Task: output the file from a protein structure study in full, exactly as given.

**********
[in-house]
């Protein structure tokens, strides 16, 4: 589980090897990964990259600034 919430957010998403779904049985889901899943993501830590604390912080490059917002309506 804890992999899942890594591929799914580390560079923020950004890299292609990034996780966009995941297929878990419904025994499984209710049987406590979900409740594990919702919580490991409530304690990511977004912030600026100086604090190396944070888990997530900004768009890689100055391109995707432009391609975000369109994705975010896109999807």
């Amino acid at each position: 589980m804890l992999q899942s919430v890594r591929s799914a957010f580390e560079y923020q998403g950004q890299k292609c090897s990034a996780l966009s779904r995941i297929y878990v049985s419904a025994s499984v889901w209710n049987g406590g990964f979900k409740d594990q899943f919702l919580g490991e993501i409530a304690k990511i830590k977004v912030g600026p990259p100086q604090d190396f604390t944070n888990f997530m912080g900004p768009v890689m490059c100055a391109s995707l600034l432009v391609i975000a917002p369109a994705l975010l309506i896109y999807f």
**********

[in-house]
């Protein structure tokens, strides 16, 4: 589980090897990964990259600034 919430957010998403779904049985889901899943993501830590604390912080490059917002309506 804890992999899942890594591929799914580390560079923020950004890299292609990034996780966009995941297929878990419904025994499984209710049987406590979900409740594990919702919580490991409530304690990511977004912030600026100086604090190396944070888990997530900004768009890689100055391109995707432009391609975000369109994705975010896109999807």
């Amino acid at each position: 589980m804890l992999q899942s919430v890594r591929s799914a957010f580390e560079y923020q998403g950004q890299k292609c090897s990034a996780l966009s779904r995941i297929y878990v049985s419904a025994s499984v889901w209710n049987g406590g990964f979900k409740d594990q899943f919702l919580g490991e993501i409530a304690k990511i830590k977004v912030g600026p990259p100086q604090d190396f604390t944070n888990f997530m912080g900004p768009v890689m490059c100055a391109s995707l600034l432009v391609i975000a917002p369109a994705l975010l309506i896109y999807f």